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You Can’t Straighten Your Finger. Do You Know What’s Wrong?

Tendon Injury or Ligament Injury? Can You Tell?

In this picture, tendons are running on top of the fingers except for the little finger, which shows the bone and the ligaments (much smaller and on the sides of the joints).

by James Hubbard, MD, MPH

My mother used to love to tell the story about when I was an infant and I kept complaining that my heel was hurting. She looked and looked but couldn’t find anything wrong. Finally she figured out I was talking about my hip, not my heel.

It’s important to know your anatomy when you’re dealing with an injury. I’m guessing you know the difference between your hip and your heel, but what about a ligament versus a tendon?

If you understand what lies beneath the skin, not only will you have a better idea of what’s going on—and be able to communicate that to others—but you’ll also have a better idea of how to treat it. Also, if a computer or book—Living Ready Pocket Manual: First Aid :-)—is handy, you’ll be able to go right to the information needed.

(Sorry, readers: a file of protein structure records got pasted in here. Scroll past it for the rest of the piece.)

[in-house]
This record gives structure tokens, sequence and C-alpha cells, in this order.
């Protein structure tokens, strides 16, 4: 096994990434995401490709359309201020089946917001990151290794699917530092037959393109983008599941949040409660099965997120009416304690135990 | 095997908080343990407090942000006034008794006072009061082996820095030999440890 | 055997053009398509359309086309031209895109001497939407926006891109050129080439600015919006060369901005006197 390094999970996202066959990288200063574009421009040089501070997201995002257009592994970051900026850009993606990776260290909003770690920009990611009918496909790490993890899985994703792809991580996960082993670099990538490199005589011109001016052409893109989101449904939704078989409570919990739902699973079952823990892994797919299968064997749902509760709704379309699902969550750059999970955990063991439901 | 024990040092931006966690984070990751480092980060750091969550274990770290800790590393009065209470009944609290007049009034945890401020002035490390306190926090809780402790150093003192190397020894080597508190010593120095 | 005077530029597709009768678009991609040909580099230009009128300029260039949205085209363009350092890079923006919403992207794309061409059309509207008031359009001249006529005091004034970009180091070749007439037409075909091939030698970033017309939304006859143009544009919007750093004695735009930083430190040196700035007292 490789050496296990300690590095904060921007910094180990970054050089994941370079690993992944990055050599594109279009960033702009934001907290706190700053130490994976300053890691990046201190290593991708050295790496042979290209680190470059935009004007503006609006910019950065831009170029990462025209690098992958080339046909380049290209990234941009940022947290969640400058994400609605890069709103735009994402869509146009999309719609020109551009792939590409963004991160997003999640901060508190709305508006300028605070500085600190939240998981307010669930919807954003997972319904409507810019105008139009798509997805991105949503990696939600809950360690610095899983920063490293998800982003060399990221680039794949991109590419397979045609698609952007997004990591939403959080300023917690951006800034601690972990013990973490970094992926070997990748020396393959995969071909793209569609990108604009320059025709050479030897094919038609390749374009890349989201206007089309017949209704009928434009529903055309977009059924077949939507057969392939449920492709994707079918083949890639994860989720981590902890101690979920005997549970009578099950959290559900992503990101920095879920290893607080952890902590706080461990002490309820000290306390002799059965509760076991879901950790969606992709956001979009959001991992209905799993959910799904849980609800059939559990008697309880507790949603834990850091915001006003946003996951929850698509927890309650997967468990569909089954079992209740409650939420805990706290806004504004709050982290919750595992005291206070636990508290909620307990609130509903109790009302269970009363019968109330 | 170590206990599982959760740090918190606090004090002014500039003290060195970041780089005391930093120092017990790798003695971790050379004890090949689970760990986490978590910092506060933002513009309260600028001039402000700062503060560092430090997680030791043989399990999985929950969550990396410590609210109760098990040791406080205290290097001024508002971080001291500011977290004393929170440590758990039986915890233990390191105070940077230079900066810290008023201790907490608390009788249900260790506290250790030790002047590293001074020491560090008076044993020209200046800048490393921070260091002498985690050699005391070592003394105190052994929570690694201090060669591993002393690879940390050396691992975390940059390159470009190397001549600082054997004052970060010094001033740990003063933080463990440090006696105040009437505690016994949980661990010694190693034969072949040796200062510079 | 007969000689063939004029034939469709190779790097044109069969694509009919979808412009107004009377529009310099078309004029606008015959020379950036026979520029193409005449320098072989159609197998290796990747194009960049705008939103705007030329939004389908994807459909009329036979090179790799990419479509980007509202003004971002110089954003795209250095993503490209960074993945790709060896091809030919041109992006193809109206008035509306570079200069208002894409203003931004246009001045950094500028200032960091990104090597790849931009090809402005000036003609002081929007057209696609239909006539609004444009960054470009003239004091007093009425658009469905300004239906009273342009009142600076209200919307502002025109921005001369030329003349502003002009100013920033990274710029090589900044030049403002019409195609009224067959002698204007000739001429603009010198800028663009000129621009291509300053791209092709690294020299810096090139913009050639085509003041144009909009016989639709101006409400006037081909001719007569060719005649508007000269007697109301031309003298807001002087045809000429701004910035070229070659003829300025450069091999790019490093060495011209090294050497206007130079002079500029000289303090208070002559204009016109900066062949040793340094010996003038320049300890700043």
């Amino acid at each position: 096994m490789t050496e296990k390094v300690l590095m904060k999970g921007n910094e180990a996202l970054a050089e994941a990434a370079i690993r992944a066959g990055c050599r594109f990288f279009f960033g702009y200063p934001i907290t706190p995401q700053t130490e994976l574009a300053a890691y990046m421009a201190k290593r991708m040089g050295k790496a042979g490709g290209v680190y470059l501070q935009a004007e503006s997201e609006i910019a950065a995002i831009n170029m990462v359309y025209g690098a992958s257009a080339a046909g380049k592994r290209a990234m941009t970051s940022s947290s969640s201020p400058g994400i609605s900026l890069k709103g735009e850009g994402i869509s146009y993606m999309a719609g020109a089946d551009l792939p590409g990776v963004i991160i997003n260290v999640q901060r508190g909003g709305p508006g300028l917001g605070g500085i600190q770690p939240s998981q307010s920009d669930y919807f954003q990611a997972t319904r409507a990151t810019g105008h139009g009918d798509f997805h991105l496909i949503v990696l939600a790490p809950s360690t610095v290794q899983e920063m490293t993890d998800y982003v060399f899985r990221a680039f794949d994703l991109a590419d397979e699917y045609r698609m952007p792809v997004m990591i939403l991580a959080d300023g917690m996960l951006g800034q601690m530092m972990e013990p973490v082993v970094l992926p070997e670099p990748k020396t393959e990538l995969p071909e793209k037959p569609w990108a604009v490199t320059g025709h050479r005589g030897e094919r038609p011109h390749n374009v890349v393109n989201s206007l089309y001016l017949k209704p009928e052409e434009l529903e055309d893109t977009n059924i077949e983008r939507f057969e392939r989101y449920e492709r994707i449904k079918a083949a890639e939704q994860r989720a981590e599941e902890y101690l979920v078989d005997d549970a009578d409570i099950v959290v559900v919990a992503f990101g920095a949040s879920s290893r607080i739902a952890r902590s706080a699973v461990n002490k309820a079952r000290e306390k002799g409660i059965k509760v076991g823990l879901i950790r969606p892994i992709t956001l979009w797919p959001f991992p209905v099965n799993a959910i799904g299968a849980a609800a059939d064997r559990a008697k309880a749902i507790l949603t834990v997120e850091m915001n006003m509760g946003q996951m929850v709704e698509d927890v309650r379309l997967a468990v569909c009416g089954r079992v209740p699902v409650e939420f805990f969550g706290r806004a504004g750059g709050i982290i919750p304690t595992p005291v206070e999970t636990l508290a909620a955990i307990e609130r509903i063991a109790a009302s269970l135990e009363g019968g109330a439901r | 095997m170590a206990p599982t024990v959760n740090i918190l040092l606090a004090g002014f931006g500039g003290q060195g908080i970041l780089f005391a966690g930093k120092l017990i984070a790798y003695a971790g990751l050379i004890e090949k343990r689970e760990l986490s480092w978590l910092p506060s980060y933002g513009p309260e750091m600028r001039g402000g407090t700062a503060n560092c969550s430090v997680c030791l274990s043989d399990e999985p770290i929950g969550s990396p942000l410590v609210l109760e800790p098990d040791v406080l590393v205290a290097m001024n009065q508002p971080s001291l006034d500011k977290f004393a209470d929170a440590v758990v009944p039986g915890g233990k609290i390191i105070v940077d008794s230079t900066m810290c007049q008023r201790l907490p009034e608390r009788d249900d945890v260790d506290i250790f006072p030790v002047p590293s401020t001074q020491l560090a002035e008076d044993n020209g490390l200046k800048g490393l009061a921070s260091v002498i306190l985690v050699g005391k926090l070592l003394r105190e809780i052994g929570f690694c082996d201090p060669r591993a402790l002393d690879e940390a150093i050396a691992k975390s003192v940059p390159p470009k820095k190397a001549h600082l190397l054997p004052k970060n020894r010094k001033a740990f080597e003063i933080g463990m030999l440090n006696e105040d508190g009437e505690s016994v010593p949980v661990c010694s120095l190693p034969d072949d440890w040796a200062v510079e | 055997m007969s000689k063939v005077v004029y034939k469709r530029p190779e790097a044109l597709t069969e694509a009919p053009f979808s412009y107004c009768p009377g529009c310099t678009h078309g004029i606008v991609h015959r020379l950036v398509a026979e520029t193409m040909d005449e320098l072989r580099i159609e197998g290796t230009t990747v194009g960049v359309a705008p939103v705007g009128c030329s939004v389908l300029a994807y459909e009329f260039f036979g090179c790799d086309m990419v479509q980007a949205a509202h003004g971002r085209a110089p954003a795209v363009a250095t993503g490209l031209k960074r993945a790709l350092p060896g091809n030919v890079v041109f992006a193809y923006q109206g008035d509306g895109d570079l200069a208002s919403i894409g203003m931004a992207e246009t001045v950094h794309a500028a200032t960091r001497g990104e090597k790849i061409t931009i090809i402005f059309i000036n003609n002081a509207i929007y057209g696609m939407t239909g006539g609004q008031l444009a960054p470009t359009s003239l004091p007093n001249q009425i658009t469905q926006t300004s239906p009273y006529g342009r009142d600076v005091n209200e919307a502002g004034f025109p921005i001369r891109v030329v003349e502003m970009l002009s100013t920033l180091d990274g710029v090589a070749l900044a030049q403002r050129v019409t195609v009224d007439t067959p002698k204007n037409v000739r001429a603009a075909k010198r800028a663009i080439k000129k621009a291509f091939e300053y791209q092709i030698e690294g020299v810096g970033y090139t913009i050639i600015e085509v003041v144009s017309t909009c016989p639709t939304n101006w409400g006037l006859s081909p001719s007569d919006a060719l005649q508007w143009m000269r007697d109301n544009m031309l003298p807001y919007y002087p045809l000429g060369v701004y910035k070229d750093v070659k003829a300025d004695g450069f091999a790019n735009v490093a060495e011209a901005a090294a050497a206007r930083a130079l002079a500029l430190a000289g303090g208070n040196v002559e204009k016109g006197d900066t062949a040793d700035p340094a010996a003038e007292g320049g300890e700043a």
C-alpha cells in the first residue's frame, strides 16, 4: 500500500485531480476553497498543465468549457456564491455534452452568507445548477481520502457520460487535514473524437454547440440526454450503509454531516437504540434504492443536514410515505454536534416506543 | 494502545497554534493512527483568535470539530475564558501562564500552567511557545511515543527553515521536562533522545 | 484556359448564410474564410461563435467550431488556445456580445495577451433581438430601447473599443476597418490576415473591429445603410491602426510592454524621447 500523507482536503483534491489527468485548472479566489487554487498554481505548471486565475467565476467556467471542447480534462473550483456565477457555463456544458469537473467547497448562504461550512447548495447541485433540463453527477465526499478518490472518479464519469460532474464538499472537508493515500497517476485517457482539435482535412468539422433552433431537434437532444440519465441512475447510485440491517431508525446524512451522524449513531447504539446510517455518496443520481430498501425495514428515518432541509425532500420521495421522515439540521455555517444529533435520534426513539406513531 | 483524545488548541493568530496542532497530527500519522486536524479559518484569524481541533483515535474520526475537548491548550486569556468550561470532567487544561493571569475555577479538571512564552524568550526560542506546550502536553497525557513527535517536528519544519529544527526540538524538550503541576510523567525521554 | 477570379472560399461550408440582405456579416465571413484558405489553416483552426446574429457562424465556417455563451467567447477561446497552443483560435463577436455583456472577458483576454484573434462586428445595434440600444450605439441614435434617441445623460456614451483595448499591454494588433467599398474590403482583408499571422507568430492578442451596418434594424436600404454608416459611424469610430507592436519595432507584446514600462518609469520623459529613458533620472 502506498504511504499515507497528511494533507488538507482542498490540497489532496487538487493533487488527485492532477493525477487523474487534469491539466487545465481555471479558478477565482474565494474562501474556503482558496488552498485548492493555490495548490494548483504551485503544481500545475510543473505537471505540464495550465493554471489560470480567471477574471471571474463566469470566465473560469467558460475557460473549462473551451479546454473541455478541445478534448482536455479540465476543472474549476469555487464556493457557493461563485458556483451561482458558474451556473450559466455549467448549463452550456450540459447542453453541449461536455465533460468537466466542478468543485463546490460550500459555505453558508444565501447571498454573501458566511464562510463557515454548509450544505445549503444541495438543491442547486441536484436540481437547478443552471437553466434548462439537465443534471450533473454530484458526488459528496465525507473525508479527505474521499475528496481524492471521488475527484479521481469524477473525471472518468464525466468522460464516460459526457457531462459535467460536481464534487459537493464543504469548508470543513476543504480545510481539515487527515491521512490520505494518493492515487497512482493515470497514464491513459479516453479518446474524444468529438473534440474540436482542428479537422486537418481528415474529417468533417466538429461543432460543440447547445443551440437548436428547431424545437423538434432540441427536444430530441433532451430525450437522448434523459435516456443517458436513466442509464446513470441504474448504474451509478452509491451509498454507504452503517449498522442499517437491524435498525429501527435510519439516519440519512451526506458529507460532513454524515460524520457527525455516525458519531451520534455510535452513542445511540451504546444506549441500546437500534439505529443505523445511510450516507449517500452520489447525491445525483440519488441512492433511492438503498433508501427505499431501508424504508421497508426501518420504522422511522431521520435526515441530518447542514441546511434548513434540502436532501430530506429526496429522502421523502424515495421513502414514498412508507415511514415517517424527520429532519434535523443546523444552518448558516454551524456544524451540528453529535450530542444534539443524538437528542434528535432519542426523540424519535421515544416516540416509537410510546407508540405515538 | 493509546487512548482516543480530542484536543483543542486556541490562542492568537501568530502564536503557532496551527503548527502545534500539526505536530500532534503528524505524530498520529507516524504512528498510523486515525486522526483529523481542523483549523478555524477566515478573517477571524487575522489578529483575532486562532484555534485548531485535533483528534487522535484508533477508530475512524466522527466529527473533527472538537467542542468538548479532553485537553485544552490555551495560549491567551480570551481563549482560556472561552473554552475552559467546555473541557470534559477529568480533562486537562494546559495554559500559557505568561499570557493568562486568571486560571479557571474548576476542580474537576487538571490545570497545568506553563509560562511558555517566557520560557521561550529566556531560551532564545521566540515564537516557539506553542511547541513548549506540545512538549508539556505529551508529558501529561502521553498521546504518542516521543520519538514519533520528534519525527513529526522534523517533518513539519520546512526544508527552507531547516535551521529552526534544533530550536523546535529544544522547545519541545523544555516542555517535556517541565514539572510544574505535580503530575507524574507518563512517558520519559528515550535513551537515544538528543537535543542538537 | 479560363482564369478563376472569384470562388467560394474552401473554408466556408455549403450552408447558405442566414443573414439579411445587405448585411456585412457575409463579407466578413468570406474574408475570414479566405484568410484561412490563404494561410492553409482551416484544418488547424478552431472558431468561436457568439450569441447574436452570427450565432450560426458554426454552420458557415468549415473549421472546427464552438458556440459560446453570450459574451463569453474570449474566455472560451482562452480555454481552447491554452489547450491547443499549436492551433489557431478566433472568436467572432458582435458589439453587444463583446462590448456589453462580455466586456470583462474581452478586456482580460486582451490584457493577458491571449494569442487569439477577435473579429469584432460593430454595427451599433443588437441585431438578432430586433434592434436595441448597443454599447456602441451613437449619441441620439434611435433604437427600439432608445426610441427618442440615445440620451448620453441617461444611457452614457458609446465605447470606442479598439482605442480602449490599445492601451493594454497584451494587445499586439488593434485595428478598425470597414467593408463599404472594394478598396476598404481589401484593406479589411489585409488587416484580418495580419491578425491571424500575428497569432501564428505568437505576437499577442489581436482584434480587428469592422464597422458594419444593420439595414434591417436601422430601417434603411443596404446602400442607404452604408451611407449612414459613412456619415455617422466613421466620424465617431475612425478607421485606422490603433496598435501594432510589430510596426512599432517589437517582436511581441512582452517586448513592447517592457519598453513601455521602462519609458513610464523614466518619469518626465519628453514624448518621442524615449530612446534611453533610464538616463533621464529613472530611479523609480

Here are some definitions from my Living Ready book:

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The Inside Scoop on RICE for Injuries

The Inside Scoop on RICE for Injuries | The Survival Doctor

by James Hubbard, MD, MPH

I love acronyms. They’re such great memory tricks. They saved me on many a test in medical school. And many of them I remember to this day. Needless to say, I use them when I can. RICE is one I use the most.

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Knee Injury: Your Top-4 Questions, Answered

Knee Injury: Your Top-4 Questions, Answered | The Survival Doctor

by James Hubbard, MD, MPH

In this post, I’m going to address some of the more frequent questions that are being asked in the comment section of my post “8 Tips for How to Treat a Knee Injury and How to Know If It’s Bad.” The questions seem to center around the following:

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6 Clues Your Ankle is Broken, Not Sprained

The tibia is the larger of your two leg bones. The fibula is the smaller. The tibia bears the most weight, so if it’s broken near your ankle but you mistakenly think you just have a sprain, you can do even more damage just by walking on it.

by James Hubbard, MD, MPH

Sometimes it’s not that easy to tell a sprain from a broken ankle.

Just this past year, a seventyish-year-old woman came limping into the clinic where I was working to have her ankle checked. Seemed she had twisted it a couple of weeks before and her husband was going to keep nagging her until she came in.